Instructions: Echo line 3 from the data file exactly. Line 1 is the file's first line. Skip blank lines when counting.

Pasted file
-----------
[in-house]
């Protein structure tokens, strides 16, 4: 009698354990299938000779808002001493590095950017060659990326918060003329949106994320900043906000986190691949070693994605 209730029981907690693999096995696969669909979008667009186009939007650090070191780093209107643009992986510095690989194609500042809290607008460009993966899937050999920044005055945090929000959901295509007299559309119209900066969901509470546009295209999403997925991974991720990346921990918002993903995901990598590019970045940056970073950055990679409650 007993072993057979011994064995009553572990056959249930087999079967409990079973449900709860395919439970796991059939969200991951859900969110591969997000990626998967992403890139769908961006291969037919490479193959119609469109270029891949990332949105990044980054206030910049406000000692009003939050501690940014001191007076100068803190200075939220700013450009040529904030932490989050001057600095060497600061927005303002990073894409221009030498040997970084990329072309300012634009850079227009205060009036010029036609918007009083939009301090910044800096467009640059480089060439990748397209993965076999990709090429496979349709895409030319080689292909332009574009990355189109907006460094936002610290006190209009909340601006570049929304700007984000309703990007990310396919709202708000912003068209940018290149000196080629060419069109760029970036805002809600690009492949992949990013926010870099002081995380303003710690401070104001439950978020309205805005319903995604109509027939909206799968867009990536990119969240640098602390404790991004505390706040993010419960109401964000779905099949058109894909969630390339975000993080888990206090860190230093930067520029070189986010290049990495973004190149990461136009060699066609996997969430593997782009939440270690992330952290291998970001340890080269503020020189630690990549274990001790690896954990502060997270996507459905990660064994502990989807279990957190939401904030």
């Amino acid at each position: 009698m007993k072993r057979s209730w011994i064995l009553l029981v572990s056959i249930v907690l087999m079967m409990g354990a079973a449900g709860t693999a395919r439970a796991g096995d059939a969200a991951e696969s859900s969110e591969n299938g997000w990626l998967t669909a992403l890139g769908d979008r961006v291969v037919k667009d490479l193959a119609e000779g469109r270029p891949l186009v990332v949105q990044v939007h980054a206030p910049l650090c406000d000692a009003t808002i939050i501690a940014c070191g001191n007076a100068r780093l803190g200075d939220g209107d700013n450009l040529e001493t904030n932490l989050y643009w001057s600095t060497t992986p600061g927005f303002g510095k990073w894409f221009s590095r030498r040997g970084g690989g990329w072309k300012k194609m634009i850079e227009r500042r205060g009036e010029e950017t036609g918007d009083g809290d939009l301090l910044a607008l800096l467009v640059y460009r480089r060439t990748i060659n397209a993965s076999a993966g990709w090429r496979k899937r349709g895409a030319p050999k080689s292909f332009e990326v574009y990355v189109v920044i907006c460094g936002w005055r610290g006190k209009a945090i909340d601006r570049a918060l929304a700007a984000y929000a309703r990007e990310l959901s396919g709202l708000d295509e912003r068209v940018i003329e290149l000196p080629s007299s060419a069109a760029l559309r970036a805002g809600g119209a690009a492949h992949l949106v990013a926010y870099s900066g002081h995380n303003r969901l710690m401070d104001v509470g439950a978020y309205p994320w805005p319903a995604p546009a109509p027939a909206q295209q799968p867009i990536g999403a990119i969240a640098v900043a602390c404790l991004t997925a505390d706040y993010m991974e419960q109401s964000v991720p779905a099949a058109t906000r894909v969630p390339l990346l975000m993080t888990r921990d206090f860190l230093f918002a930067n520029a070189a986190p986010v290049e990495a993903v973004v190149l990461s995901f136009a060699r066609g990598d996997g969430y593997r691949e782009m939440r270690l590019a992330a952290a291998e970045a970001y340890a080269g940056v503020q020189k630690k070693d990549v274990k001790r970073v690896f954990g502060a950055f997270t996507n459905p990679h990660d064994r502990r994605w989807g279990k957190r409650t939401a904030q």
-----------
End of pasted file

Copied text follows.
């Amino acid at each position: 009698m007993k072993r057979s209730w011994i064995l009553l029981v572990s056959i249930v907690l087999m079967m409990g354990a079973a449900g709860t693999a395919r439970a796991g096995d059939a969200a991951e696969s859900s969110e591969n299938g997000w990626l998967t669909a992403l890139g769908d979008r961006v291969v037919k667009d490479l193959a119609e000779g469109r270029p891949l186009v990332v949105q990044v939007h980054a206030p910049l650090c406000d000692a009003t808002i939050i501690a940014c070191g001191n007076a100068r780093l803190g200075d939220g209107d700013n450009l040529e001493t904030n932490l989050y643009w001057s600095t060497t992986p600061g927005f303002g510095k990073w894409f221009s590095r030498r040997g970084g690989g990329w072309k300012k194609m634009i850079e227009r500042r205060g009036e010029e950017t036609g918007d009083g809290d939009l301090l910044a607008l800096l467009v640059y460009r480089r060439t990748i060659n397209a993965s076999a993966g990709w090429r496979k899937r349709g895409a030319p050999k080689s292909f332009e990326v574009y990355v189109v920044i907006c460094g936002w005055r610290g006190k209009a945090i909340d601006r570049a918060l929304a700007a984000y929000a309703r990007e990310l959901s396919g709202l708000d295509e912003r068209v940018i003329e290149l000196p080629s007299s060419a069109a760029l559309r970036a805002g809600g119209a690009a492949h992949l949106v990013a926010y870099s900066g002081h995380n303003r969901l710690m401070d104001v509470g439950a978020y309205p994320w805005p319903a995604p546009a109509p027939a909206q295209q799968p867009i990536g999403a990119i969240a640098v900043a602390c404790l991004t997925a505390d706040y993010m991974e419960q109401s964000v991720p779905a099949a058109t906000r894909v969630p390339l990346l975000m993080t888990r921990d206090f860190l230093f918002a930067n520029a070189a986190p986010v290049e990495a993903v973004v190149l990461s995901f136009a060699r066609g990598d996997g969430y593997r691949e782009m939440r270690l590019a992330a952290a291998e970045a970001y340890a080269g940056v503020q020189k630690k070693d990549v274990k001790r970073v690896f954990g502060a950055f997270t996507n459905p990679h990660d064994r502990r994605w989807g279990k957190r409650t939401a904030q």